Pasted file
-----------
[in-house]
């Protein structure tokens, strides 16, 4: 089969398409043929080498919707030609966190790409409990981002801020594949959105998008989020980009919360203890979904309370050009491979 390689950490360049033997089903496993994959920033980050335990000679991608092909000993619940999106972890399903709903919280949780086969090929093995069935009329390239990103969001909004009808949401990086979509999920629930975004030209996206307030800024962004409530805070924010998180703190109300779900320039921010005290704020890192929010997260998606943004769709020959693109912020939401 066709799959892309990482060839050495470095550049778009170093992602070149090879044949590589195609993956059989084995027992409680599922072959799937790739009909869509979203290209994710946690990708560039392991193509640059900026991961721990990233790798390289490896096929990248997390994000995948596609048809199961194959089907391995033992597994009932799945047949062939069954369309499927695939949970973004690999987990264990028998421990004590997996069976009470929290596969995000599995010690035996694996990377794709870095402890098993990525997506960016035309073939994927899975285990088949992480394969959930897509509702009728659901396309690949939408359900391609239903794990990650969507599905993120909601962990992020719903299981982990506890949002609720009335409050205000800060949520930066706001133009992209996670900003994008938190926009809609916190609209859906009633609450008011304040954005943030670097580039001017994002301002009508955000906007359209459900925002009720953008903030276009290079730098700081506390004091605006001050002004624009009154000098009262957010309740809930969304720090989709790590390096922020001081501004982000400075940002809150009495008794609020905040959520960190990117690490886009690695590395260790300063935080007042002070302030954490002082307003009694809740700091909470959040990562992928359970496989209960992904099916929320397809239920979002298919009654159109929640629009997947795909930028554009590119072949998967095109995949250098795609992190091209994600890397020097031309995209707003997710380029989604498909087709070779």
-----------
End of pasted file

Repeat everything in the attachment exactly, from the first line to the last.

[in-house]
């Protein structure tokens, strides 16, 4: 089969398409043929080498919707030609966190790409409990981002801020594949959105998008989020980009919360203890979904309370050009491979 390689950490360049033997089903496993994959920033980050335990000679991608092909000993619940999106972890399903709903919280949780086969090929093995069935009329390239990103969001909004009808949401990086979509999920629930975004030209996206307030800024962004409530805070924010998180703190109300779900320039921010005290704020890192929010997260998606943004769709020959693109912020939401 066709799959892309990482060839050495470095550049778009170093992602070149090879044949590589195609993956059989084995027992409680599922072959799937790739009909869509979203290209994710946690990708560039392991193509640059900026991961721990990233790798390289490896096929990248997390994000995948596609048809199961194959089907391995033992597994009932799945047949062939069954369309499927695939949970973004690999987990264990028998421990004590997996069976009470929290596969995000599995010690035996694996990377794709870095402890098993990525997506960016035309073939994927899975285990088949992480394969959930897509509702009728659901396309690949939408359900391609239903794990990650969507599905993120909601962990992020719903299981982990506890949002609720009335409050205000800060949520930066706001133009992209996670900003994008938190926009809609916190609209859906009633609450008011304040954005943030670097580039001017994002301002009508955000906007359209459900925002009720953008903030276009290079730098700081506390004091605006001050002004624009009154000098009262957010309740809930969304720090989709790590390096922020001081501004982000400075940002809150009495008794609020905040959520960190990117690490886009690695590395260790300063935080007042002070302030954490002082307003009694809740700091909470959040990562992928359970496989209960992904099916929320397809239920979002298919009654159109929640629009997947795909930028554009590119072949998967095109995949250098795609992190091209994600890397020097031309995209707003997710380029989604498909087709070779």